Reap the Benefits!

So why bother creating a program at all? Hiring student workers offers employers a countless number of opportunities to develop their own workplace environment as well as to transform their recruiting practices. Below are our reasons why you should begin creating a student worker program today.

  1. Internships and Co-op programs often lead to full-time job offers once students graduate. While it’s not guaranteed that employers give their interns full-time offers, an internship or co-op can serve as an extended interview period. After working with a student for one to three semesters, employers can easily gauge if they want this person working for them full-time.
  2. Expand your recruiting pool. Having a popular internship or co-op program is a well-known fact amongst college students. If you offer a competitive and enticing program, students are more likely to apply for full-time positions after graduating if their friends enjoyed their time working for you as an undergraduate.
  3. You can further introduce a positive environment of mentorship into your workplace. While they operate independently, interns and co-ops are looking for as much real-world experience as they can get. By having them work in tandem with your employees, you can introduce values mentorship in your office space by coaching and guiding the next generation of your field.
  4. Give back to your community. You can continue to create community partners with local colleges and universities. Help your brand grow by constantly hiring new, young talent on a rotating basis.
  5. They’re cheap. With dual ambitions to both be paid and to gain a competitive edge amongst their peers, interns and co-ops are almost always paid less than a full-time employee. If you have a project or series of projects you need completed, consider hiring an intern to fulfill the task at a fraction of the cost.

So, How Do I Get Started?

At this point, creating an internship or co-op program might sound like a unique opportunity for your group. Make sure to return to our blog next week for the best tips and tricks in creating an internship or co-op program and the resources offered by Georgia Tech to help you get started.

Georgia Tech Resources Available for You

Over the next several weeks, the Atlanta MBDA Centers will be highlighting individual resources and services provided by Georgia Tech for companies and industry leaders to further engage with the university. As a client of the Atlanta MBDA Business Center or Advanced Manufacturing Center, individuals not only have access to a developed network of industry professionals with top-notch expertise in accelerating business growth, but companies also take a step into the greater Georgia Tech community and the multitude of benefits that can only be accessed by partnering with a leading research and engineering institution.

The Atlanta MBDA Business Center and Advanced Manufacturing Center operate within Georgia Tech’s Enterprise Innovation Institute (EI2). EI2 is currently the largest university-based business outreach program, and it prides itself on offering its clients primary expertise in business and industry assistance, technology commercialization, and economic development. The Enterprise Innovation Institute’s vision to redefine the service role of the technological research university in the 21st Century economy parallels the greater mission of Georgia Tech which is to develop leaders who advance technology and improve the human condition. As clients of the Atlanta MBDA Centers, business leaders around the country have the opportunity to adopt a new role as partners in Georgia Tech’s overall mission.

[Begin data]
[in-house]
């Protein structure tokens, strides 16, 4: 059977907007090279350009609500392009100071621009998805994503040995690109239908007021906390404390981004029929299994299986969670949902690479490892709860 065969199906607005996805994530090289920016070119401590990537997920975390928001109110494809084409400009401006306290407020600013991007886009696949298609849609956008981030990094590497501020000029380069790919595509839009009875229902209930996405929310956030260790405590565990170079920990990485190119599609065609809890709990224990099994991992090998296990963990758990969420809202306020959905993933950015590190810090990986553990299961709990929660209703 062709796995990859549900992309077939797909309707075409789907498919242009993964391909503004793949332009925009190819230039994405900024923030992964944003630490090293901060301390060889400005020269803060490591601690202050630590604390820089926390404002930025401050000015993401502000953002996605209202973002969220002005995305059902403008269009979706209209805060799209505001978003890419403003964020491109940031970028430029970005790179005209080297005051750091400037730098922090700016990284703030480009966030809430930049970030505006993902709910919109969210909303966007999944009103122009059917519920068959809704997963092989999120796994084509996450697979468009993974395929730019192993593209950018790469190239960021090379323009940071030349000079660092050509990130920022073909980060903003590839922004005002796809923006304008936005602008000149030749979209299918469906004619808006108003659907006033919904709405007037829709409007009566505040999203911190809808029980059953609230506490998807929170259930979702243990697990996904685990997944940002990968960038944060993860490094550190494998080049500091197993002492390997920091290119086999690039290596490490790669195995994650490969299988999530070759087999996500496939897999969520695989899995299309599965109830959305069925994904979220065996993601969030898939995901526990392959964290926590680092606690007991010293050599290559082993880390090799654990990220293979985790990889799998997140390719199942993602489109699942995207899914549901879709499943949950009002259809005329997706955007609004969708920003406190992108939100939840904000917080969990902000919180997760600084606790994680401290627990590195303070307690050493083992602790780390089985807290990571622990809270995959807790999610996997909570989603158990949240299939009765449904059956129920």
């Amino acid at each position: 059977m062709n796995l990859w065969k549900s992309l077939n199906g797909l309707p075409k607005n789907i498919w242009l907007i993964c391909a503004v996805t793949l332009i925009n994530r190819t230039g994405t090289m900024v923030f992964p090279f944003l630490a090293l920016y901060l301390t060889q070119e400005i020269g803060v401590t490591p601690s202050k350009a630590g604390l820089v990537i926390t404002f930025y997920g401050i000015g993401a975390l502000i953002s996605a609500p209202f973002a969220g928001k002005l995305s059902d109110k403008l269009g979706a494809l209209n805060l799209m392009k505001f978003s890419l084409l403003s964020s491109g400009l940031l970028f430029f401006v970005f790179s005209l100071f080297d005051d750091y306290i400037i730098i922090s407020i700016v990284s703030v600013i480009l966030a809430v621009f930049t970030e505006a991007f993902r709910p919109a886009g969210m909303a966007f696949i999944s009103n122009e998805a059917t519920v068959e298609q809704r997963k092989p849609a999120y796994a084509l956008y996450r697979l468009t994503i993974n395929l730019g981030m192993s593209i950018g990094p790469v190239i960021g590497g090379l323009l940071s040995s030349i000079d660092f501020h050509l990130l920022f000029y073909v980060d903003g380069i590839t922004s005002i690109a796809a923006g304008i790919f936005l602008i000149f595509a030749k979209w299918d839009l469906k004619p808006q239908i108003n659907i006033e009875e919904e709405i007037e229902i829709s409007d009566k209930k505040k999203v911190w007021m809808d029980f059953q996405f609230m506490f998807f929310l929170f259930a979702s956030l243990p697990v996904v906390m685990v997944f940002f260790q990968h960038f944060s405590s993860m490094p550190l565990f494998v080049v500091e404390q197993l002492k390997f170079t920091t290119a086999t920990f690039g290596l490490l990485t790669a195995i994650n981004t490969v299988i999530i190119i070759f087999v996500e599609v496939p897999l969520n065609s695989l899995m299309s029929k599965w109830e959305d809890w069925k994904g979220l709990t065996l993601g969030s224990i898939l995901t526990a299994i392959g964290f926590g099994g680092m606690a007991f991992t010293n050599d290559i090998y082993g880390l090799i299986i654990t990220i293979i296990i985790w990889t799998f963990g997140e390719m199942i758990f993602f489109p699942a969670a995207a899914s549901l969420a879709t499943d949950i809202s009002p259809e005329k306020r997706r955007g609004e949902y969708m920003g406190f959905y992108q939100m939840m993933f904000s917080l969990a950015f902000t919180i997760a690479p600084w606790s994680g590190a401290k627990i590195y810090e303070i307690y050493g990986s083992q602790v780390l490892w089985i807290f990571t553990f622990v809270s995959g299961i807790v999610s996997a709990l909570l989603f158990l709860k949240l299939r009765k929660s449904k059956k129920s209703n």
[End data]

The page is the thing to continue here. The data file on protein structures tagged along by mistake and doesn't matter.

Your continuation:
Today, Georgia Tech bolsters a colorful array of rankings, which only validate the tremendous and innovative initiatives that occur on campus every day.

According to the US News Georgia Tech Ranks

  • #35 in National Universities (tie)
  • #4 in Most Innovative Schools
  • #8 in Top Public Schools (tie)
  • #4 in Best Undergraduate Engineering Programs
  • #5 in Computer Science (tie)
  • #3 in Co-ops/Internships
  • #19 in Senior Capstone (tie)

These rankings can only partially capture the ingenuity and drive that defines Georgia Tech faculty, students, and alumni. All those who have at one point or another cheered on the white and gold continue to pursue lasting legacies for years to come. Over the next few weeks, the Atlanta MBDA Centers will be highlighting different ways that our clients can engage further engage with the Georgia Tech community. Readers can expect to learn ways to recruit Georgia Tech Interns, Co-ops, and recent alumni as well as how to further engage in professional development and research opportunities through the Georgia Tech Manufacturing Institute.

Georgia Tech Career Center

The 2011 Georgia Tech Career Fair was held at the Campus Recreation Center (CRC).

The Georgia Tech Career Center is a multifaceted group that not only engages Georgia Tech students and alumni, but it also serves as a resource for employers looking to hire interns, co-ops, and recent graduates from Georgia Tech. By helping distribute internship and co-op opportunities via CareerBuzz (Georgia Tech’s online career portal), allowing companies to purchase student resumes, and hosting recruiters at a handful of career fairs throughout the year, the GT Career Center is an amazing resource for employers to engage with the current Georgia Tech community.



Georgia Tech Manufacturing Institute

The Georgia Tech Manufacturing Institute (GTMI) is one of Georgia Tech’s

Advanced Manufacturing Facility on 14th St.

11 interdisciplinary research institutes (IRI’s), and an integral part of the broader Georgia Tech research enterprise. As an IRI, GTMI works with all of Georgia Tech’s colleges, other IRIs, including the Georgia Tech Research Institute, and affiliated programs like the Enterprise Innovation Institute and the Georgia Manufacturing Extension Partnership in a cross-discipline way to fully harness GT’s strengths and resources.

To learn more about all the different opportunities to engage the Georgia Tech Career Center as well as the GTMI, make sure to check out the resource section of the Atlanta MBDA Centers’ newsletter as well as our blog.